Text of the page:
Georgia, Between the Greater Caucasus Mountains and Pontic Mountains - December 2nd, 2008

Snow caps the the southern side of the Greater Caucasus Mountain Range (above) and the peaks of the Pontic Mountains (below).  They are separated by the Black Sea and a green valley, including the Kolkhida Lowlands by the shore.

Many rivers can be seen flowing down the mountainside; most are tan in color due to sediments, while one, just north of the Kolkhida Lowlands, is a striking turquoise green.

Part of these ranges is within the borders of the country of Georgia, which also occupies the lowlands between them.

The Caucasus Mountains are in Eurasia between the Black Sea and the Caspian Sea. They are comprised of two separate mountain systems: the Greater Caucasus Mountain Range and the Lesser Caucasus Mountains.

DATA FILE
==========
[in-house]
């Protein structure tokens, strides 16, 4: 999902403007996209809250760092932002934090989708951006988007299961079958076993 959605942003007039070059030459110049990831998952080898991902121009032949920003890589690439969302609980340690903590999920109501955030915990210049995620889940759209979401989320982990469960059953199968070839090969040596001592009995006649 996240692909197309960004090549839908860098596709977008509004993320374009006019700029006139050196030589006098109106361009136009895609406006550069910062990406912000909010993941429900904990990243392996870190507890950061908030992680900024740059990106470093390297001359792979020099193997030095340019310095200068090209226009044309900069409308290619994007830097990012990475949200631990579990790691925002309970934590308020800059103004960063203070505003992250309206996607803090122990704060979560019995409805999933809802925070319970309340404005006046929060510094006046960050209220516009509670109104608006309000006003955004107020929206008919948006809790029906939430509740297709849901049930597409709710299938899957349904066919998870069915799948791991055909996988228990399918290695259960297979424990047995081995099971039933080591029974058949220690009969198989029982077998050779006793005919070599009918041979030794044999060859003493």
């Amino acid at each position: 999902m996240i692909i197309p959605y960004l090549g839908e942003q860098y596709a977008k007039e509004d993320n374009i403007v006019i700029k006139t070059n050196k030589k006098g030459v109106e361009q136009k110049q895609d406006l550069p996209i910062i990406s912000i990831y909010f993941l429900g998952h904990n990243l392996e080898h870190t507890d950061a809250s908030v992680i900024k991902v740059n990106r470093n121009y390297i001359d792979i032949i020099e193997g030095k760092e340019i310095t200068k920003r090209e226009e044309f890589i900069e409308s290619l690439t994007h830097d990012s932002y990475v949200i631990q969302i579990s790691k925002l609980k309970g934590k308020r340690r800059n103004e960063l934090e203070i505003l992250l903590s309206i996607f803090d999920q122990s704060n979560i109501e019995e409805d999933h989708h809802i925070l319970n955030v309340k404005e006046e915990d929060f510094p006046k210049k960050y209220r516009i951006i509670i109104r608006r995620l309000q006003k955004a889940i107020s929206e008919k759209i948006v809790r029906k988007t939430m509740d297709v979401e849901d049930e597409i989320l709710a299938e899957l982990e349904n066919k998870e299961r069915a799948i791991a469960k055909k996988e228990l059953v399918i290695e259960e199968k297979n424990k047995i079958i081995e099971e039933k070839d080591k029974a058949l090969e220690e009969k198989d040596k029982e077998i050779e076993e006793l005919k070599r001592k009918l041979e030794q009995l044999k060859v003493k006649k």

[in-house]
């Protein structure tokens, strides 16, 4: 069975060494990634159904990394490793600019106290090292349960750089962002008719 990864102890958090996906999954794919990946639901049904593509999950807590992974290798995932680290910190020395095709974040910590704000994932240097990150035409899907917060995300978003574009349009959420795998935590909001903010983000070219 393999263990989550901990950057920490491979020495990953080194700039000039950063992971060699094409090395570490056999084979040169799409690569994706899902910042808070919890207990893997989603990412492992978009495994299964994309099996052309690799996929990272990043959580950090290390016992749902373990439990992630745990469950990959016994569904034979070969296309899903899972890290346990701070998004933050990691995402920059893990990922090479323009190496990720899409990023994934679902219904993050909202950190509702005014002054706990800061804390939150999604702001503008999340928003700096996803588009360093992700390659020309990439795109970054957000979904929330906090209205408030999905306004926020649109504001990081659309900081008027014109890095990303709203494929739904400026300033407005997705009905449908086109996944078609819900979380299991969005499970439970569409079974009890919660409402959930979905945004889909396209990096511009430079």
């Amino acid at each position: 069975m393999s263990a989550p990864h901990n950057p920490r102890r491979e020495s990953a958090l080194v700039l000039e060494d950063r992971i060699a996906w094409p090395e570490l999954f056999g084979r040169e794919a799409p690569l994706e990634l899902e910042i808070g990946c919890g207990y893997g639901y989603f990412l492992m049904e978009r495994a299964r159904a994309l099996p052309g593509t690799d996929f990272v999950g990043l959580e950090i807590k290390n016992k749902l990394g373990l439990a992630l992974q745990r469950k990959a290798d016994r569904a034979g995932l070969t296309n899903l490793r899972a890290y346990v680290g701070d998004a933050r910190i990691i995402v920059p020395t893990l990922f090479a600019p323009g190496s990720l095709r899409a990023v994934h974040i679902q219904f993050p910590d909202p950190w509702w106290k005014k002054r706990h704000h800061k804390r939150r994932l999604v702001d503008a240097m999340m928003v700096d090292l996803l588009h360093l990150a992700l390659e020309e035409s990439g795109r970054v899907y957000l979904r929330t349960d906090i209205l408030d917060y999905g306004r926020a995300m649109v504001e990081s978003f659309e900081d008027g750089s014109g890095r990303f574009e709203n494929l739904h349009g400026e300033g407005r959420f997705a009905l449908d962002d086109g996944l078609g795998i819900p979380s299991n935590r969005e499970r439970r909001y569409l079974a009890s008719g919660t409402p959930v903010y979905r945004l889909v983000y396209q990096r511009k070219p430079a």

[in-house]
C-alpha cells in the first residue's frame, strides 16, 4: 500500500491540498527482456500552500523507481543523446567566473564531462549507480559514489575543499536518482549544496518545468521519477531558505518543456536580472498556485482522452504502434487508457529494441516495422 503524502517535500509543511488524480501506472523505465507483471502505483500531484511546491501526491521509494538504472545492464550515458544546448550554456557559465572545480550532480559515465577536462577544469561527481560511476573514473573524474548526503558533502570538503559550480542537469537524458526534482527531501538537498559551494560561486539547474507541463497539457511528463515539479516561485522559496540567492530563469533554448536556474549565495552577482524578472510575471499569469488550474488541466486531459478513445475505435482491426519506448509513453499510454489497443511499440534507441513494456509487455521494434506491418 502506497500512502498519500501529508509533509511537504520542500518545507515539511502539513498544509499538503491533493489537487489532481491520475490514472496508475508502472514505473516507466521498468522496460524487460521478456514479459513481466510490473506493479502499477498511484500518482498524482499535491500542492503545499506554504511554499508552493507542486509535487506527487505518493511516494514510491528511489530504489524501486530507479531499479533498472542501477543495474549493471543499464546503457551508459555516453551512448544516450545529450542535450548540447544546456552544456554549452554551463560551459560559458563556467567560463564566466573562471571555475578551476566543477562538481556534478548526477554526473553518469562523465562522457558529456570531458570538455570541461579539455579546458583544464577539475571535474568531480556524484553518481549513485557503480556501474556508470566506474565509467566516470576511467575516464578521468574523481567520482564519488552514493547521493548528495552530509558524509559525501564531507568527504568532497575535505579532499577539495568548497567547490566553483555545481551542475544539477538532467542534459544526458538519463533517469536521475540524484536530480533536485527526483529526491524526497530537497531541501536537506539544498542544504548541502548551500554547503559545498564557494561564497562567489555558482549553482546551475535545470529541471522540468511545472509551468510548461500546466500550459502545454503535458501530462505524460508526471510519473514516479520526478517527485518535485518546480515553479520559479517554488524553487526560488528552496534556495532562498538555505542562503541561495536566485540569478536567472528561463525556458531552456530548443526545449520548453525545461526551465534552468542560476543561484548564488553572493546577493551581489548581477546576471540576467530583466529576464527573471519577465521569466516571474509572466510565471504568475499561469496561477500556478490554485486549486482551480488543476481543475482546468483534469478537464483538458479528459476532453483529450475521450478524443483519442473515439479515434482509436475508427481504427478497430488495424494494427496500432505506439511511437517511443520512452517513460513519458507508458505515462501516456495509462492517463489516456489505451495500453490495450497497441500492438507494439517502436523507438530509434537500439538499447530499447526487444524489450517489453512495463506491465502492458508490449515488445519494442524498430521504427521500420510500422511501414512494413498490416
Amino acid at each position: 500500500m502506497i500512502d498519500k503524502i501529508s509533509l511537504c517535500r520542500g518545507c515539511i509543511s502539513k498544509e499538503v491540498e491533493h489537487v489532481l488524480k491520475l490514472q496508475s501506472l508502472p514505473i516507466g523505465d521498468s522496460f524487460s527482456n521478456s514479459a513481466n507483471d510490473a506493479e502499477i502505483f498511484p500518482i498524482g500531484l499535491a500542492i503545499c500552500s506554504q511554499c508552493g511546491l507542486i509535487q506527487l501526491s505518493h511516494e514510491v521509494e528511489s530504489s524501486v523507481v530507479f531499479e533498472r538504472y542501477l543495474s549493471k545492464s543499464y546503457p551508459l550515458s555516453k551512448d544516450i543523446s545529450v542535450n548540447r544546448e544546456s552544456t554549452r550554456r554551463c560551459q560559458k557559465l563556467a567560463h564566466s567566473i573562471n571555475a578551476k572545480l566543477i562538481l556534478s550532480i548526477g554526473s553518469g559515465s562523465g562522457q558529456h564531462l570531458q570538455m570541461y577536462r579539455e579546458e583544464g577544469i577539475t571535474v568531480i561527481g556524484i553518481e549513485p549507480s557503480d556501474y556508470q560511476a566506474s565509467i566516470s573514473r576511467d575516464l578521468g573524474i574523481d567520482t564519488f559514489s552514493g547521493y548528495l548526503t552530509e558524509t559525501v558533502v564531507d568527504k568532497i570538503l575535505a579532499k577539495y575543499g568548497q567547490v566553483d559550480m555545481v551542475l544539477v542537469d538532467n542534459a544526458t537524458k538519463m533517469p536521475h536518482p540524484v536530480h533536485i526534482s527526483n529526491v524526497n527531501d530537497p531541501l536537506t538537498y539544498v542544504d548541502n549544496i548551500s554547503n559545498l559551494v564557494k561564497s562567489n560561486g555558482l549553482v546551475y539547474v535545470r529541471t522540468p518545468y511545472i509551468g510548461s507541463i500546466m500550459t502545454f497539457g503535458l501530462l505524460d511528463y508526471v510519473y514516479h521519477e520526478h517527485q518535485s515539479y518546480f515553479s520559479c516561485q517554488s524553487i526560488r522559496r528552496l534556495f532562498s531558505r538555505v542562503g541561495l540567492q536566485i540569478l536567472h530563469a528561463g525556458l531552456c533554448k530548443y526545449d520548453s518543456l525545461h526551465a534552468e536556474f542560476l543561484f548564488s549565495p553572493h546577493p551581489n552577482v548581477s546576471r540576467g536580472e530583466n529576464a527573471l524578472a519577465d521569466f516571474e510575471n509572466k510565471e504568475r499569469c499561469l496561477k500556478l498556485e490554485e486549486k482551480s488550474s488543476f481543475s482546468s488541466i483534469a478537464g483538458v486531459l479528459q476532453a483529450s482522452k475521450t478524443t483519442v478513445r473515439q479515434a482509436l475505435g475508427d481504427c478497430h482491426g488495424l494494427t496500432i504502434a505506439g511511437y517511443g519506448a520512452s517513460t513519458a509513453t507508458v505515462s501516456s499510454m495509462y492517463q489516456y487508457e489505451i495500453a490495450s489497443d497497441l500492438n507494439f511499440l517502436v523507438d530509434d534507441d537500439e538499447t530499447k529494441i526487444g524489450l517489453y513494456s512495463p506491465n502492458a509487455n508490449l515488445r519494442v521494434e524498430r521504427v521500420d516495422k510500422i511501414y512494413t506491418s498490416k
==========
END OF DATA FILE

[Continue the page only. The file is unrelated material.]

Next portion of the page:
The Greater Caucasus Range extends from the Caucasian Natural Reserve in the vicinity of Sochi on the northeastern shore of the Black Sea, generally trending east-southeast and reaching nearly to Baku on the Caspian Sea, while the Lesser Caucasus runs parallel to the greater range, at a distance averaging about 100 km (60 mi) south.

The Greater and Lesser Caucasus ranges are connected by the Likhi Range, which separates the Kolkhida Lowlands (close to the shore) from the Kura Depression (Kura Lowland, far right).

The highest peak in the Caucasus range is Mount Elbrus in the Greater Caucasus, which rises to a height of 18,506 feet (5,642 meters) above sea level.

The Pontic Mountains, on the other hand, are a range of mountains in northern Turkey, whose eastern end extends into southeastern Georgia. The range runs roughly east-west, parallel and close to the southern coast of the Black Sea. The highest peak in the range is Kaçkar Dağı, which rises to 3942 meters elevation (12,933 feet).

The part of the mountains that is not snow capped appears dark green, as they are generally covered by dense forests, predominantly of conifers.